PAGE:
As we had hoped the East Gate was not strongly defended, but it was still held by a sizeable force who thronged along the walls and spilled back into the streets that led up to it. It was these that we fell on first, and because we brought our strength to bear on them from many directions at once they could not truly judge our strength and were thrown into confusion. The fight was fierce nonetheless, and already tired and weak as I was it took everything I had to avoid being struck down and killed. However Arahael's plan worked well indeed for many of the defenders there were orcs already discomfited by the sunlight, and in the end it was not we who opened the gate, but our foe, who now encircled decided to try and run back the way they had come. The fight ended abruptly and a strange silence fell, for though we held the now open gate, as yet none came to make use of it, for the main part of the battle still raged elsewhere. I prayed that our sacrifice had not been in vain, for many of those who had sallied from the Keep with me now lay dead and those who still lived were now completely spent, as was I. We waited, listening to the sounds of battle ebb and flow, and then the men up on the battlement began to cry out. Those of us who still had the strength to do so roused ourselves and streamed out of the gate, and saw a column of men in red, under a red banner, marching our way, bearing hastily constructed siege ladders and a ram for the gate.
When they saw us in turn a roar went up and they dropped their siege materials and broke into a charge towards us. Our meeting was joyful, but they had pity in their eyes when they beheld us close to, and their day's work was far from done. They streamed past us through the gate, and having sent word back along the walls other companies soon began to follow. In the nick of time as it transpired, for the enemy had learned of what had happened at the East Gate and had sent reinforcements to try and retake it. However we played no further part in the battle that day ourselves, but tended to our wounded and dying until a supply cart was brought up and we were finally able to break our long fast, crowding eagerly round it. As we gratefully tore into small chunks of bread the quartermasters had cut up for us, telling us sternly that starving men must not eat too much too soon, a party of horsemen were seen approaching the gate. They were clearly of import, as men on foot they passed made way for them and did obeisance as they approached, and Arahael noting this called us to order. The hunk of bread was the most delicious thing I had ever eaten, and I could think of was that I wanted more, but like my fellows I reluctantly obeyed his call and we formed up as best we could, ragged and filthy. I stood at his side as the horsemen approached, and with a jolt knew one of them to be Lord Berthedir. The lead horseman who rode ahead of him was young, and clad in fine tooled armour like the rest of his party and I felt that I had seen his face somewhere before, but could not remember where. They halted before us, and another of their party who I did not know called out in a clear voice. "Brave men of Northford, you are in the presence of Prince Eldir of Rhudaur, to your knees". And to a man we did as we were bid.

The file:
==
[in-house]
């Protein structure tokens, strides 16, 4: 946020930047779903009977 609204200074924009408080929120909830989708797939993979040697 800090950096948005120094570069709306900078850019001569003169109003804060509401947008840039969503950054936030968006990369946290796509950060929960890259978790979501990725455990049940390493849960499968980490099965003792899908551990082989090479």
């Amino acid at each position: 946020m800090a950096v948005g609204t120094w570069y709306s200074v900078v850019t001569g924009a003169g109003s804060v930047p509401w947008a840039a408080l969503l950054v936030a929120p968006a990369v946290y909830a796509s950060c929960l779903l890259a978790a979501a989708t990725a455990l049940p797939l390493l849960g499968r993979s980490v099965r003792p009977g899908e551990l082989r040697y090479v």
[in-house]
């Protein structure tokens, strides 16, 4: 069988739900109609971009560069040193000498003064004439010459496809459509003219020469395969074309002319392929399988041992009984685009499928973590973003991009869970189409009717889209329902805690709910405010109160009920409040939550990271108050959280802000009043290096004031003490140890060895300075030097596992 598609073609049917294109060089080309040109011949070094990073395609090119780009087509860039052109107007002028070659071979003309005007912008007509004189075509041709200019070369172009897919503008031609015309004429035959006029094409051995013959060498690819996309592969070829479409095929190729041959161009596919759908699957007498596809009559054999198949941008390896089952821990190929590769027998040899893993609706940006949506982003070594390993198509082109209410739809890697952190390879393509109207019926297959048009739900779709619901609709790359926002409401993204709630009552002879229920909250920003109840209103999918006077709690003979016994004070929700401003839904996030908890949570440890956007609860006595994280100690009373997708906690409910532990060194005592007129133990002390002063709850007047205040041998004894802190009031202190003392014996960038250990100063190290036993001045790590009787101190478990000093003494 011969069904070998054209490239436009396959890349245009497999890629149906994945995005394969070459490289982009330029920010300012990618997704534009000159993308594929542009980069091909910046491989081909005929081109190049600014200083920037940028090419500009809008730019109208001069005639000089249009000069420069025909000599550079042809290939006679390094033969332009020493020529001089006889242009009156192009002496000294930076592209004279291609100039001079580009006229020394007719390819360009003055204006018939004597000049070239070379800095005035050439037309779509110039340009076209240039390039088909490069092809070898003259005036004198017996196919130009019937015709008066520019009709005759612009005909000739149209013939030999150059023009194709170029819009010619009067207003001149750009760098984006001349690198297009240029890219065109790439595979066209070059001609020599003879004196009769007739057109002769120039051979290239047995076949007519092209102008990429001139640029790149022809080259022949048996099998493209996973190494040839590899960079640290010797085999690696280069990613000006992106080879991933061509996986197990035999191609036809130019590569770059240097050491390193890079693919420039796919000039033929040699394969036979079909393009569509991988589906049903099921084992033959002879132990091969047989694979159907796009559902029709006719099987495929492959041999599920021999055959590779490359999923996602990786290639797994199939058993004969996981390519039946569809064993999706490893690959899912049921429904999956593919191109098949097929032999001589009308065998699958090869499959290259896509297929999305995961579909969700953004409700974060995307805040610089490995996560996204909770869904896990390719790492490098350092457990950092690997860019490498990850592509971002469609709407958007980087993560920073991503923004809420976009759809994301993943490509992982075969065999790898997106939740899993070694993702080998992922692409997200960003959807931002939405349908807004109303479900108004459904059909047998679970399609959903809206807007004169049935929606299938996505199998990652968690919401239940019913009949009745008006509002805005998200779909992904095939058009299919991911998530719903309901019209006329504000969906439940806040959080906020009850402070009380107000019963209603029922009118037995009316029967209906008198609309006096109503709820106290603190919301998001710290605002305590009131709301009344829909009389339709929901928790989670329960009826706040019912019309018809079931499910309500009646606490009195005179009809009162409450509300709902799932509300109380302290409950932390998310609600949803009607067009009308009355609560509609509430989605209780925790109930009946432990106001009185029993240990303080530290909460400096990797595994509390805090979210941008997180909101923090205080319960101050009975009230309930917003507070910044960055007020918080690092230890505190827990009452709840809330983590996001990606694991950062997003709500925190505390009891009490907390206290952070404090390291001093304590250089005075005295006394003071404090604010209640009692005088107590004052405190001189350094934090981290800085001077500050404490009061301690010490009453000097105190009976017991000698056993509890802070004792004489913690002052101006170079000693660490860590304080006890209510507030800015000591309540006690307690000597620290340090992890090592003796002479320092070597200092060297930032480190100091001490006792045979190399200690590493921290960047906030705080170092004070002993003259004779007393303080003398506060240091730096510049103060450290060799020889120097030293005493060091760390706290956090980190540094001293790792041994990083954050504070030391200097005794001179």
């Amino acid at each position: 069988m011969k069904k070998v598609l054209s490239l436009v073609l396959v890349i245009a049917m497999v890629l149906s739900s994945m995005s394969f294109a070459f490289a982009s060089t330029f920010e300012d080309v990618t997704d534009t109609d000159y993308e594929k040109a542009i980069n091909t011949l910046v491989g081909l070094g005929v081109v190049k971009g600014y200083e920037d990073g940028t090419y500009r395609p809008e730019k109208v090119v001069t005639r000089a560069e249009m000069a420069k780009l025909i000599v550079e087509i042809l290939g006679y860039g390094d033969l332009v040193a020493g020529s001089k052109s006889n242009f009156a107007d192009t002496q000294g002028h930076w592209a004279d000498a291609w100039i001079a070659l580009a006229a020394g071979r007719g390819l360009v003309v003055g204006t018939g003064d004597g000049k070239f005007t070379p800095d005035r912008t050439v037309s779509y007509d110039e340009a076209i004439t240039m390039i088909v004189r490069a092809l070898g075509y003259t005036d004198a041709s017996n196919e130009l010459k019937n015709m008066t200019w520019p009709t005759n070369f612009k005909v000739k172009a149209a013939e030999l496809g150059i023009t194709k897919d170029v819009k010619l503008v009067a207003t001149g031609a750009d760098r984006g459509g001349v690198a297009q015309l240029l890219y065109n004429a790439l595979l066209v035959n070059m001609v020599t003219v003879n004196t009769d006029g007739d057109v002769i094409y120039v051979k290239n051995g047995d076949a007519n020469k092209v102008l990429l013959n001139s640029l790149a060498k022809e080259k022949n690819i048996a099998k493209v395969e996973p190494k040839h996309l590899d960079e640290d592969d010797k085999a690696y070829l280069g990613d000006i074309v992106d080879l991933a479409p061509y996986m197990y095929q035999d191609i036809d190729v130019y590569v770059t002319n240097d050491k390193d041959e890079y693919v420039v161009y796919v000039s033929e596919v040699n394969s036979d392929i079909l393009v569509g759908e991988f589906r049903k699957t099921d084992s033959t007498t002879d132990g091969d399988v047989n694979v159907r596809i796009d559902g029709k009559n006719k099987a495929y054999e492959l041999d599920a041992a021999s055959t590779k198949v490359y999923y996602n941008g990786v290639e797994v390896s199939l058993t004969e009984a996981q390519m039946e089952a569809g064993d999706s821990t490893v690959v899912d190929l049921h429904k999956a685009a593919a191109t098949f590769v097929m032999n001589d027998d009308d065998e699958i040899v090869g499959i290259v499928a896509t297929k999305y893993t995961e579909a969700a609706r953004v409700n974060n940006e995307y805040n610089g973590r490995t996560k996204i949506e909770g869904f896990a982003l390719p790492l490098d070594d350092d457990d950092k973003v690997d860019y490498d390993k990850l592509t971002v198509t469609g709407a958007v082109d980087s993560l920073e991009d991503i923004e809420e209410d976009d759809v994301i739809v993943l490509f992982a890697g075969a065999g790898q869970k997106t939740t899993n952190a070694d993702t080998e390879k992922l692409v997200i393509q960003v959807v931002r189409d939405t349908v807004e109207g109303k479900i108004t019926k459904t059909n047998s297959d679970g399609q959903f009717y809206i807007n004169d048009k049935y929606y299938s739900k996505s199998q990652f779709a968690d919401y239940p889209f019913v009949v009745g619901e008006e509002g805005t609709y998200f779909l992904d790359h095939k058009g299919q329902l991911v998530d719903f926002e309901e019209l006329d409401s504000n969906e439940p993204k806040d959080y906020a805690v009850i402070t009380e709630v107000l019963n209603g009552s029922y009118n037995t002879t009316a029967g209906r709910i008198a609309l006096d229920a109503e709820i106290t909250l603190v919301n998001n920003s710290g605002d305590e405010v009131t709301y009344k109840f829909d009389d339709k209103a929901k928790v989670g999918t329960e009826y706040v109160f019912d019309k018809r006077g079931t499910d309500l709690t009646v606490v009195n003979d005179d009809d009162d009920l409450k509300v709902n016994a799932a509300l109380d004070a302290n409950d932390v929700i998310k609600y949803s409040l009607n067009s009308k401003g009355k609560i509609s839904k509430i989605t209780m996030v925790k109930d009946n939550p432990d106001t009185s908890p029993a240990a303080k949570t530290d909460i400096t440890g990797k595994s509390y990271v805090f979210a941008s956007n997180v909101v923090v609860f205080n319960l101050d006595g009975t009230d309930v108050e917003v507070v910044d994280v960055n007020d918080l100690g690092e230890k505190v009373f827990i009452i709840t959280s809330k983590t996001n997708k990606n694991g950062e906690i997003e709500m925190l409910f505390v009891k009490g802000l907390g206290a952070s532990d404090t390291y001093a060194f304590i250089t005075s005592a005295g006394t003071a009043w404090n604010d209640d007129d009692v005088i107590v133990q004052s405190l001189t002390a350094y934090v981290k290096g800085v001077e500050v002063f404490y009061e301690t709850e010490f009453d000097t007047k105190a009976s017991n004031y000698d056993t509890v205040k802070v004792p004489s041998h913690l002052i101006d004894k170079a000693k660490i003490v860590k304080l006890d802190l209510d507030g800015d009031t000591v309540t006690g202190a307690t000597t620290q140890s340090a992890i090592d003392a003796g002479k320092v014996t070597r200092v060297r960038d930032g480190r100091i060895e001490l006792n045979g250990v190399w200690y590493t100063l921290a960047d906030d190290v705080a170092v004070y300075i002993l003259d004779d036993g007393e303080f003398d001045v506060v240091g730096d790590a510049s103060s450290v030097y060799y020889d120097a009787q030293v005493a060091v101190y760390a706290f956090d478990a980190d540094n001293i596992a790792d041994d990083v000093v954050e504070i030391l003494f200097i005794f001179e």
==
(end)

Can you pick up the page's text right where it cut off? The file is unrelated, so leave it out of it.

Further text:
The road was very busy, and I we passed numerous groups of impoverished looking folk trudging slowly southward, clutching their few possessions to them. I even fancied I recognised some of them, for most of them were stragglers from the north judging by their condition. We spoke to one group when we made camp later that evening, and it turned out the Prince's assurances that all would be succoured and cared for had turned out to be somewhat hollow. Supplies in the camp at Northford had run out after only two or three days, and aside of a few cloaks and blankets the survivors of the siege had then been left to fend for themselves, most choosing to go south with the many companies who were hastily leaving Northford, even before all had been set in order on the battlefield and in the town. Finishing that task would fall to the local men, despite the fact they had only just escaped battle and starvation, news which filled me with bitterness, for it was clear that we had not been stood down even after everything we had been through. I gave the travellers most of the coin that remained in my scrip and wished them well. They in turn wished me well, but when I made it known who I was and where I was going there was pity in their eyes despite their own desperate plight.